Do you know how your iPhone works? Because cybercriminals do. Futurist and global security advisor Marc Goodman explains how our void in tech knowledge lets hackers have a field day, and how to make yourself less vulnerable. Goodman's latest book is "Future Crimes: Inside the Digital Underground and the Battle for Our Connected World" (http://goo.gl/tw9EIi).
Read more at BigThink.com: http://bigthink.com/videos/marc-goodman-on-iphone-and-computer-hacks
Follow Big Think here:
Transcript - Technology can be used against us in ways that we don’t understand. Most people in our modern society have become expert users of technology but they have no idea how things operate under the hood. This is true of all generations, particularly with millennials. People think millennials are great with tech and it’s true they’re expert users. But when it comes to understanding the science of technology, the computer and science and the electrical engineering that goes into making a particular app work most people are clueless. And the challenge of that is that there are people in our world who know how technology works. The people who create those tools out in Silicon Valley and elsewhere and then other people who take the time to educate themselves. Whether it be people who have studied it professionally or on their own but in particular even criminals and terrorists and rogue governments have worked on these tools, decompiled them, deconstructed them and the fact of the matter is most criminals understand your iPhone better than you do and can use it against you.
When people think of cybercrime or computer crime they always think of the basics. My credit card number got hacked. My identity was stolen. That type of stuff. It’s so common these days to tap into most people at one point in their life or another. But there are so many other things that criminals can do with technology that the average person wouldn’t even realize. So let’s take your mobile phone for example. There was an android exploit that came out recently called Stagefright and just by sending a text message to an individual on an android phone anybody who read those messages or clicked on the links their mobile phone could be taken over in an instant. The fascinating thing about it is is that it affected one billion android users across the world. So just one hacker could have taken over a billion android devices. And once they have access to the devices not only can they read everything that you type, get access to your entire address book, see every photograph private or not that you may have ever taken on your phone. They can get access to all your social media accounts, capture your email address and your log on credentials and password for all of your financial apps, for your bank accounts, investment accounts and the like. And they can even track you physically in the world and know where you are at any particular time. Read Full Transcript Here: http://goo.gl/PqYnyq.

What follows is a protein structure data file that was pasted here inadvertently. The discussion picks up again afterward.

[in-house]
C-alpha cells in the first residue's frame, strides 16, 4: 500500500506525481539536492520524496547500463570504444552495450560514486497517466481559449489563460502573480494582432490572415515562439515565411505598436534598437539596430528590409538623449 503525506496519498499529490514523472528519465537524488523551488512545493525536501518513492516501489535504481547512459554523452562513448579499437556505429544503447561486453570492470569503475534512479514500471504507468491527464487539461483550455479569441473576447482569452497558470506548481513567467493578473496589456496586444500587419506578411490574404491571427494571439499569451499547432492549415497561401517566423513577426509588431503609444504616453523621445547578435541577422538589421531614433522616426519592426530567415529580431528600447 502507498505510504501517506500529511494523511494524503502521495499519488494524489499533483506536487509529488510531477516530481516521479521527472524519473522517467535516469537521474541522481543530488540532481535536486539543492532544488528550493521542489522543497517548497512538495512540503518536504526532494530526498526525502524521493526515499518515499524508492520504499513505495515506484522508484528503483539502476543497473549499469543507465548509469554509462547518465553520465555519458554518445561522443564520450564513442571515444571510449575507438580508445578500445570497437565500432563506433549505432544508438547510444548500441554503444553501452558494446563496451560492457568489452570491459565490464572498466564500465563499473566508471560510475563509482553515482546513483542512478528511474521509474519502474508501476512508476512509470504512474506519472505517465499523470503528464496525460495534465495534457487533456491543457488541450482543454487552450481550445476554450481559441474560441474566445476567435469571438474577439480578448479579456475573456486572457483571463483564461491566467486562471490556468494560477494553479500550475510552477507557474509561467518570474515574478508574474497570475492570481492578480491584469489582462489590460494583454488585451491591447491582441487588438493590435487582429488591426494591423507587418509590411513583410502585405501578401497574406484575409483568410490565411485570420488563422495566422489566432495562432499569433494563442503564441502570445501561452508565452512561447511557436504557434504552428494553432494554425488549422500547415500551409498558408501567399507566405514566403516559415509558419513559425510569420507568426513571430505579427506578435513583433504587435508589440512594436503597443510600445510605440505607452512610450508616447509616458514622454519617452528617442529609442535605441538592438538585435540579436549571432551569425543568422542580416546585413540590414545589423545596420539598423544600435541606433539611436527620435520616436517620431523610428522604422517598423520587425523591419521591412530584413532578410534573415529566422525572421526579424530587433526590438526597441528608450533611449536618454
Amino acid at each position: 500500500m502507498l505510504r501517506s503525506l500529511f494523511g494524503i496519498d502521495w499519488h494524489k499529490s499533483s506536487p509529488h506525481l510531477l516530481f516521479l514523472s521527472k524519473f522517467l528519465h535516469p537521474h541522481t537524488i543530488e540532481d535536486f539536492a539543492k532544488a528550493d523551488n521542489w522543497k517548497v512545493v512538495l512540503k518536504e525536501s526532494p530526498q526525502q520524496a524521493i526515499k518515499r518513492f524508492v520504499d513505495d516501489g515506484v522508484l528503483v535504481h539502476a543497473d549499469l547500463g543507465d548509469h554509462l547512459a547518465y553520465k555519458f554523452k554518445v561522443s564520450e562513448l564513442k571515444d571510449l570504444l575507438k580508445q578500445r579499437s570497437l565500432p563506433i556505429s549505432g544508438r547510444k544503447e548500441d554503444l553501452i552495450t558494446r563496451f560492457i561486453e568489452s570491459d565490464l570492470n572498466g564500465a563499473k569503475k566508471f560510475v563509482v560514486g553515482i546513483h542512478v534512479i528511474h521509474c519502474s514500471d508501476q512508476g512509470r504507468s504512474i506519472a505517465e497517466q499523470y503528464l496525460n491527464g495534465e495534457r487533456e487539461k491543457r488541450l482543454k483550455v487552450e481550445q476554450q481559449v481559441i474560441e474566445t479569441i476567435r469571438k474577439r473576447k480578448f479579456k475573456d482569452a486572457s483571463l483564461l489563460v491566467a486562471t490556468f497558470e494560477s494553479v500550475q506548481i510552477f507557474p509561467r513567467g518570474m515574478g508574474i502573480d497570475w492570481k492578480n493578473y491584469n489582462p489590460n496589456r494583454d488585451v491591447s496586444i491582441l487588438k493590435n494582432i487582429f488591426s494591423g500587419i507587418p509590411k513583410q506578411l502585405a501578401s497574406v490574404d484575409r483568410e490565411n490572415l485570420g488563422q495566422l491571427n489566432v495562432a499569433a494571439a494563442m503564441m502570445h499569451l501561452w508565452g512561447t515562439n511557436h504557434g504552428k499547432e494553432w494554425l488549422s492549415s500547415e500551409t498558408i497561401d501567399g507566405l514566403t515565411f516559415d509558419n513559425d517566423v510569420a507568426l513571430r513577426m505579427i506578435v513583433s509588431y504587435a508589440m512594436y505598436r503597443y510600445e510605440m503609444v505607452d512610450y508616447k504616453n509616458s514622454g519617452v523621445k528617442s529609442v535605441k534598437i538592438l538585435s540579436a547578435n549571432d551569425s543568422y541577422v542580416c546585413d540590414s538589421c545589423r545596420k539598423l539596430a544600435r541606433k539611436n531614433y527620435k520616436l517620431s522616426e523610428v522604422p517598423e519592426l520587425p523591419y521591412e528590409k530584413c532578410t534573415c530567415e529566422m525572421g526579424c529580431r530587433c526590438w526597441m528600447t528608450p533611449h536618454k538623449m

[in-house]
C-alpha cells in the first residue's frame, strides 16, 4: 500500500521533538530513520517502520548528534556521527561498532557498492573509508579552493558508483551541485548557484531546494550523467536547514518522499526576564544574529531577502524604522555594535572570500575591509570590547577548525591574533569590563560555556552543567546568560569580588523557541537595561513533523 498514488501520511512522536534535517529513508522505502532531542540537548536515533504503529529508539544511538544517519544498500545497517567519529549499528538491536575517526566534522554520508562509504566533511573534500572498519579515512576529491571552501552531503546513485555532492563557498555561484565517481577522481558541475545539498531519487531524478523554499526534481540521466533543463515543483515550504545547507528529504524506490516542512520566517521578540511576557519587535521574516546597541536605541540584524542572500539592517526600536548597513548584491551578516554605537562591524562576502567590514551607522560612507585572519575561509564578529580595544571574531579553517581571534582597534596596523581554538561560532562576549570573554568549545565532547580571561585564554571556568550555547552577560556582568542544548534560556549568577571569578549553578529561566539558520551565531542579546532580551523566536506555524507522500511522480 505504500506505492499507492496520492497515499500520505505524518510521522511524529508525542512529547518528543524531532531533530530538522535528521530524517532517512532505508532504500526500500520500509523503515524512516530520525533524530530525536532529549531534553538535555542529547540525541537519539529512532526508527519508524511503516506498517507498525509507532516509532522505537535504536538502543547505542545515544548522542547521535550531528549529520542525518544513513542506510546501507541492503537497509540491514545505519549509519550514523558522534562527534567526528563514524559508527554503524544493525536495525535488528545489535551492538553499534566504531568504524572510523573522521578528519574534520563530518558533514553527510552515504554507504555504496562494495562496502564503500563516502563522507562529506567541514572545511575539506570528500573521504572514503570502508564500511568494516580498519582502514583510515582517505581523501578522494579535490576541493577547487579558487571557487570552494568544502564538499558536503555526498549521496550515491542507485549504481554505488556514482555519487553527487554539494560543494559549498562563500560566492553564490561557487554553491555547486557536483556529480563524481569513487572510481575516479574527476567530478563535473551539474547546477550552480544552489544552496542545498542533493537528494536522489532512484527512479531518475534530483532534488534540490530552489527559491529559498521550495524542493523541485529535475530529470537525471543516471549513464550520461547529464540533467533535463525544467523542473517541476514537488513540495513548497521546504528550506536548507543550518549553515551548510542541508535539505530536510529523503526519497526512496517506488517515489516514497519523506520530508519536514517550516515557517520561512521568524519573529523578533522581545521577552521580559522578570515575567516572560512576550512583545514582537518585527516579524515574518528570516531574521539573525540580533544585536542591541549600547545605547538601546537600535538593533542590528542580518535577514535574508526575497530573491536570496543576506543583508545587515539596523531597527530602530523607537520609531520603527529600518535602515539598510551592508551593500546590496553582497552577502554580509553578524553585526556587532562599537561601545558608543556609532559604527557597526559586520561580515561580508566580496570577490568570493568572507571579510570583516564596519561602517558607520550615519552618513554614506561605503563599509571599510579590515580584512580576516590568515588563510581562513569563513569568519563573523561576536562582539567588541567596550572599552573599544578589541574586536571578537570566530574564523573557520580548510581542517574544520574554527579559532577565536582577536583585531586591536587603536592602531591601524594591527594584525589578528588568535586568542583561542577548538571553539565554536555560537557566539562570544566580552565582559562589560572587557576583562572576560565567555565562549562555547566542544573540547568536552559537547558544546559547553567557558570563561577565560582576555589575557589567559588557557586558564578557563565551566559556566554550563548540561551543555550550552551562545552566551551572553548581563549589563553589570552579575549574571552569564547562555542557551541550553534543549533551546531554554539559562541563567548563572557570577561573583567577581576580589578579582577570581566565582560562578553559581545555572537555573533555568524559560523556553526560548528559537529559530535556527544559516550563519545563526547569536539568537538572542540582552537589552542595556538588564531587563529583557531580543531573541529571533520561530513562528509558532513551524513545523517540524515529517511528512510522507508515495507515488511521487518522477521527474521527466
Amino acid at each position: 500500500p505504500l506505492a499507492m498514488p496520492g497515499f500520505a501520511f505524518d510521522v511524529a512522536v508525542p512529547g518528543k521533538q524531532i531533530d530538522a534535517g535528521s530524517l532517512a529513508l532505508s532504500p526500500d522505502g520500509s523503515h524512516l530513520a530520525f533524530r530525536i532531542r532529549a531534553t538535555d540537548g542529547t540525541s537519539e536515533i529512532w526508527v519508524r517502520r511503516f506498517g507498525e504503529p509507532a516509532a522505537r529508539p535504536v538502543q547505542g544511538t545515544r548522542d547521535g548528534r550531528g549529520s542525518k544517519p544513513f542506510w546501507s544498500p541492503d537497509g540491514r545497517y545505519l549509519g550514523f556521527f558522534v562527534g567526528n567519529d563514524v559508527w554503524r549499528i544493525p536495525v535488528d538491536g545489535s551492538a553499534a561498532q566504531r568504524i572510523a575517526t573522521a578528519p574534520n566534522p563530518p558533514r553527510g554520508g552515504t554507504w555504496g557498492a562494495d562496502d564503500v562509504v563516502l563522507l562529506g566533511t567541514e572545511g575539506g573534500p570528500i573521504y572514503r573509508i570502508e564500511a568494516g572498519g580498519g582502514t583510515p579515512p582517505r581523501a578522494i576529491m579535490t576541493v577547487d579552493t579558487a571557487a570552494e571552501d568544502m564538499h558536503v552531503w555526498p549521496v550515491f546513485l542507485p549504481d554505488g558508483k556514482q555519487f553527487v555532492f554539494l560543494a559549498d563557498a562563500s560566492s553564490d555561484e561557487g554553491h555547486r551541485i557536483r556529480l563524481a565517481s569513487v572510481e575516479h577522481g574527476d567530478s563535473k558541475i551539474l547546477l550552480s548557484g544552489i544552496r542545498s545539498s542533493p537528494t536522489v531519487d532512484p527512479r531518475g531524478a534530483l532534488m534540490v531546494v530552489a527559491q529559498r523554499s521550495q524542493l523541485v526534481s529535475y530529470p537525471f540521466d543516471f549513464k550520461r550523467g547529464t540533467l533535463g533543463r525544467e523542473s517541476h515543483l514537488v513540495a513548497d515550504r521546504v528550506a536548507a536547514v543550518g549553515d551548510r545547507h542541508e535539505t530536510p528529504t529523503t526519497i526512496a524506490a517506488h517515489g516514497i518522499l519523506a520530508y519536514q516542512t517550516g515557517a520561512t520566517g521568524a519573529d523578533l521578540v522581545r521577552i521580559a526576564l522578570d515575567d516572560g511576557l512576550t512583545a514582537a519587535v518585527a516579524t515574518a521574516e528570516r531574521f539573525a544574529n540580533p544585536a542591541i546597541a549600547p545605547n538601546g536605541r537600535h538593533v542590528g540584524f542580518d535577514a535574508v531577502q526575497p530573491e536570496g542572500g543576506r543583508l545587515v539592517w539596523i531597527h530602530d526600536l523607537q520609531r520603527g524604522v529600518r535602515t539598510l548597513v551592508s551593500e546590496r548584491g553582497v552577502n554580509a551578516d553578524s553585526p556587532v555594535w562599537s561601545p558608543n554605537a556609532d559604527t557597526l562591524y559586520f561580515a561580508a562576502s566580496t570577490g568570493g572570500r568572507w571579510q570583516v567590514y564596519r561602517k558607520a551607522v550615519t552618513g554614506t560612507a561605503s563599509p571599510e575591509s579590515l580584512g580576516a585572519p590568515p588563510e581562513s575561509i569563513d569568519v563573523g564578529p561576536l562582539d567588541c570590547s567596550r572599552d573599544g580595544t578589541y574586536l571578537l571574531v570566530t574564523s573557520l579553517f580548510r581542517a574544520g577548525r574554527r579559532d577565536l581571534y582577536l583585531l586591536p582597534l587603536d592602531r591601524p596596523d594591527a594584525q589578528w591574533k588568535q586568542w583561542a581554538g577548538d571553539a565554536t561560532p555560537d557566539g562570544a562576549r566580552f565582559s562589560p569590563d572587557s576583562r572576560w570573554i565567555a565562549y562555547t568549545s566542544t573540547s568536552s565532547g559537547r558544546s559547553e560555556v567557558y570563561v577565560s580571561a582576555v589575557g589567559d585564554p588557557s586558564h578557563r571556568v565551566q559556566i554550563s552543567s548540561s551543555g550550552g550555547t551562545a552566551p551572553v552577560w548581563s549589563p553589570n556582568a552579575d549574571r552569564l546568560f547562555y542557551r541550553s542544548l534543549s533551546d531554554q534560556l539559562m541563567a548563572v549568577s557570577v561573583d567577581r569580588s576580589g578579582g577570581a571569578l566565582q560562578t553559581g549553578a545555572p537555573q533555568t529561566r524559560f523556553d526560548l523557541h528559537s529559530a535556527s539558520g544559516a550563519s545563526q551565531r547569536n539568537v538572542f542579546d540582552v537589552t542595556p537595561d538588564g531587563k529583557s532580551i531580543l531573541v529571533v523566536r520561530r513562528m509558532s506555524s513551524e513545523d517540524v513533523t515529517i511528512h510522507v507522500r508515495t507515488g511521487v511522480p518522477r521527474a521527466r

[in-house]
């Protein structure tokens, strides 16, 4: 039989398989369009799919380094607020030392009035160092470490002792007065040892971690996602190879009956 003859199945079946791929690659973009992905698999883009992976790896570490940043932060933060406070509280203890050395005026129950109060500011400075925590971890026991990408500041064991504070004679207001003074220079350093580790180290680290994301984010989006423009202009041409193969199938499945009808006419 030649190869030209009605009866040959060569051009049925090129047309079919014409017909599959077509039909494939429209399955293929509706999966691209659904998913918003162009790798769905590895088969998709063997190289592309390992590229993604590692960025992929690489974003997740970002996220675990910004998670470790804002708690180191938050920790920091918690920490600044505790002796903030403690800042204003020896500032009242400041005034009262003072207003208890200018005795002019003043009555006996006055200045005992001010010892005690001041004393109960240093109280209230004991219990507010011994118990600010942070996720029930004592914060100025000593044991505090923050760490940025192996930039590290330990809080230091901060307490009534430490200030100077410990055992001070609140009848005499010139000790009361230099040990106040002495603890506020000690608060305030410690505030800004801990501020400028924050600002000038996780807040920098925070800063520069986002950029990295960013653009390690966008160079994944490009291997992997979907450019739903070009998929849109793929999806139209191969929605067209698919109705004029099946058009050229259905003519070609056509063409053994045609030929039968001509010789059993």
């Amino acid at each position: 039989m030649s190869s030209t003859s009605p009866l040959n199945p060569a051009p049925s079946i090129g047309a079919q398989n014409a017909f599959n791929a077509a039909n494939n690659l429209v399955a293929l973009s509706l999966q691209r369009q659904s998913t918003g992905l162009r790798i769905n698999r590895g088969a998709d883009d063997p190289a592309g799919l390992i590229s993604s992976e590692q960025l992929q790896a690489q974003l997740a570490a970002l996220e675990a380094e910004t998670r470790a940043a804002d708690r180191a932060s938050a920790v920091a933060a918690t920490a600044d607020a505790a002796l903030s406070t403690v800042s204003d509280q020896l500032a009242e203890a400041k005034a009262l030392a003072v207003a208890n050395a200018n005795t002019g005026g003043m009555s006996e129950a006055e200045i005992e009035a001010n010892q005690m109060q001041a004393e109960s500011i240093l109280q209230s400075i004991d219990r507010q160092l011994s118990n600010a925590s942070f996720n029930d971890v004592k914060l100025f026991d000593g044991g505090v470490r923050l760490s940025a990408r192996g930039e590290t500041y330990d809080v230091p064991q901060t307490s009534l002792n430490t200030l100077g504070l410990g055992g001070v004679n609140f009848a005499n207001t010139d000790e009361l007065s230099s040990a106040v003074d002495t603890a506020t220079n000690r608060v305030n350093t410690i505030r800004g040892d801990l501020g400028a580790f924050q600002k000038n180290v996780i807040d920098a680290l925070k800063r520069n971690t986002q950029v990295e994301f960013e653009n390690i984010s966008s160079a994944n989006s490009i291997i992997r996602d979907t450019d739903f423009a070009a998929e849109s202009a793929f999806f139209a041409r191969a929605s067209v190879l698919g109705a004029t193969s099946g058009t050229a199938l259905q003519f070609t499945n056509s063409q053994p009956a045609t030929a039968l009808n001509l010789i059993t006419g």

Tagged under: Marc Goodman,technology,hacking,cybercriminals,cybercrime,modern society,millennials,tech,computer,science,electrical engineering,app,Silicon Valley,terrorists,rogue governments,iPhone,smart phone,credit card,identity theft,android phone,access,password,bank accounts,location,microphone,camera,Cassidy Wolf,naked,sex,Facebook,laptop,extortion,FBI,investigation,photographs,Big Think,BigThink,BigThink.,Education,Educational,Lifelong Learning,EDU
Add multiple choice quizzes, questions and browse hundreds of approved, video lesson ideas for Clip
Make YouTube one of your teaching aids - Works perfectly with lesson micro-teaching plans
1. Students enter a simple code
2. You play the video
3. The students comment
4. You review and reflect
* Whiteboard required for teacher-paced activities
Carry out a quickfire formative assessment to see what the whole class is thinking
Create interactive presentations to spark creativity in class
Student teams can create and share collaborative presentations from linked devices
Turn any public video into a live chat with questions and quizzes